Over the past few decades, the neurochemical A monoamine neurotransmitter. Dopamine is involved in many b... has earned the reputation of being the brain’s reward molecule. This image is built on observations that when animals and humans experience surges of dopamine, they feel rewarded and motivated to pursue more of the experience or substance which triggered the dopamine release. Researchers theorize that this neurochemical is at the root of an ancient system that evolved to make us feel gratified and thus more likely to approach situations and objects that might satisfy our needs — anything from nutrition to the more sophisticated desires for social approval or even money, a universal ticket for access to most resources.
But aside from rewarding sensations, we have some evidence that elevated dopamine levels produce another interesting phenomenon — people become more impulsive. One group of individuals frequently affected by this are Parkinson’s disease patients, who suffer from a fundamental dopamine deficiency and are thus treated with medications which either boost dopamine production (eg. L-DOPA) or stimulate dopamine receptors similarly to how natural dopamine release would (eg. apomorphine). Clinicians and researchers have observed that, during the course of such treatment, patients can become prone to compulsive gambling, shopping, and eating habits. They are not the only ones, as individuals exposed to substances like alcohol and cocaine, which temporarily enhance dopamine release in the brain, are also known for making rash choices.
One key similarity between the decisions of people under the influence of these recreational drugs and dopaminergic medications is that they apparently lack foresight, driven by a craving for short-term gratification. Technically most animals, including humans, prefer instantaneous rewards to those that require waiting. Yet most of us always tread the line between giving in to the appeal of immediate rewards and working towards long-term goals. Of course, some people are motivated by short-term prospects more strongly than others. This raises some questions about whether such individual variation might be explained by inherent differences in the dopamine systems of our brains.
So how might dopamine be involved when we weigh our options and make decisions? And how might this neurochemical influence our tendency to make impulsive choices, both throughout life, and when we are under the influence of various substances? To understand this, let’s look at what we know about what excites dopamine-releasing cells. One brain region that researchers frequently use to examine this question, is the ventral tegmental area (VTA), a collection of cells that provide one of the main sources of dopamine, hidden deep within the brain.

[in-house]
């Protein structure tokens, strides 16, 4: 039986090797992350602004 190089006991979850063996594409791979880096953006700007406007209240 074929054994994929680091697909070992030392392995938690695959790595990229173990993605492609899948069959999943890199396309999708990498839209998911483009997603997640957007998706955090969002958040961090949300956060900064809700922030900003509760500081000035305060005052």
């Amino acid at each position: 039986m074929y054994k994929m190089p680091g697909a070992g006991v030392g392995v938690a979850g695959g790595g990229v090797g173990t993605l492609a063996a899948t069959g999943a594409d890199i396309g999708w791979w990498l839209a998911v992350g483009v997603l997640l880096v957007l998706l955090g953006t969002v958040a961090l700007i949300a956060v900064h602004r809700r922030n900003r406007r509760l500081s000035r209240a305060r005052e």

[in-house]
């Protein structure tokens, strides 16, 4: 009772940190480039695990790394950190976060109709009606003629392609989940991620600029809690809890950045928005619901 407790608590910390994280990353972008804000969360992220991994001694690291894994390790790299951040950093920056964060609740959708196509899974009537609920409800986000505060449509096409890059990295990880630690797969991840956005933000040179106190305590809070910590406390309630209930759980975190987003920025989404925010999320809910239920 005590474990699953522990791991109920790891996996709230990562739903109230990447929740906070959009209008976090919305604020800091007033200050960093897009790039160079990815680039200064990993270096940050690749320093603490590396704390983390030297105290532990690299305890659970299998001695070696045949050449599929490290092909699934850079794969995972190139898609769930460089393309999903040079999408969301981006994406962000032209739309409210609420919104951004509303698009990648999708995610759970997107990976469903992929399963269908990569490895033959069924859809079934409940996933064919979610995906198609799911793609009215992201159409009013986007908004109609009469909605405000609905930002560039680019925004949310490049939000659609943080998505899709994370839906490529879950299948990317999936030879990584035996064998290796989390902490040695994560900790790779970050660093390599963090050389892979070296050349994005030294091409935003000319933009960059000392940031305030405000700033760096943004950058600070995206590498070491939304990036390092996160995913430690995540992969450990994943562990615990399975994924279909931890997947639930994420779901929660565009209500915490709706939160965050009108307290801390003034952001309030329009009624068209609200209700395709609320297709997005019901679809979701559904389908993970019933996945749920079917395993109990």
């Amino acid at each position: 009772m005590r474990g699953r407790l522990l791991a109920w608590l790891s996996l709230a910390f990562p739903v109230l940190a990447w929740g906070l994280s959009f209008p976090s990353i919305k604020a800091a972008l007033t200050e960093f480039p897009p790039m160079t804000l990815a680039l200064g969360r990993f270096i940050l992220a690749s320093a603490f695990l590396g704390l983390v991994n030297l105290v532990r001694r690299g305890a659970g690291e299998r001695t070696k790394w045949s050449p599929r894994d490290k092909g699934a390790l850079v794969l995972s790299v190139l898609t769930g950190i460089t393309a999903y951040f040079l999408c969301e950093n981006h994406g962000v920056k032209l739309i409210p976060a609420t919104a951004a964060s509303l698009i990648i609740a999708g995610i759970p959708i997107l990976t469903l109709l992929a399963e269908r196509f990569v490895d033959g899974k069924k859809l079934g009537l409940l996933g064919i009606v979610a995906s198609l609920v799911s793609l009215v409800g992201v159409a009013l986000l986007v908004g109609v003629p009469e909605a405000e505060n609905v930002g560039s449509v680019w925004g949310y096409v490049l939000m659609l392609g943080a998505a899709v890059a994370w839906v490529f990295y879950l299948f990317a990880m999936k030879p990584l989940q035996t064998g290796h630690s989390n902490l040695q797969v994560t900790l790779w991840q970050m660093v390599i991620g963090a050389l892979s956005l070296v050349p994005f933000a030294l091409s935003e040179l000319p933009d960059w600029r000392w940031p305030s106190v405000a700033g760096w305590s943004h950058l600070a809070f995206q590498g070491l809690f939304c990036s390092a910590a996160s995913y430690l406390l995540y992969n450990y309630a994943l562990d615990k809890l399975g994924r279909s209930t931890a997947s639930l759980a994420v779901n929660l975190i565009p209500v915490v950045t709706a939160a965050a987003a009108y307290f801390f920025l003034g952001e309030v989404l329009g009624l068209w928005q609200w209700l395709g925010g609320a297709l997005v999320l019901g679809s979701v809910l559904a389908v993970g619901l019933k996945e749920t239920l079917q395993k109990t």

The image below is taken from an experiment in which researchers recorded the activity of hundreds of dopaminergic neurons in the ventral tegmental area (VTA) of monkeys, as they received rewards, such as droplets of juice or fruit morsels.
Decades ago, such recordings revealed that dopamine neurons are extremely sensitive to unexpected rewards, and that the release of dopamine from these cells is fundamental for encouraging the brain to learn about situations in which animals are likely to obtain useful rewards in the future. Importantly, dopaminergic activity increases as animals encounter rewards of greater magnitudes. This enables the neurochemical to send stronger teaching signals to the brain, shaping our fundamental tendency to be more motivated by large rewards.
But hold on a second. If I were to ask if you prefer $50 handed to you right now or in two months, you would probably rather have the money this instant, right? A monkey would make the same choice if you replaced the money with juice. The fact that a two month delay makes the $50 seem less enticing makes it clear that our decisions aren’t driven purely by the size of a reward. Instead, time is part of the equation that determines how much a reward is worth to us.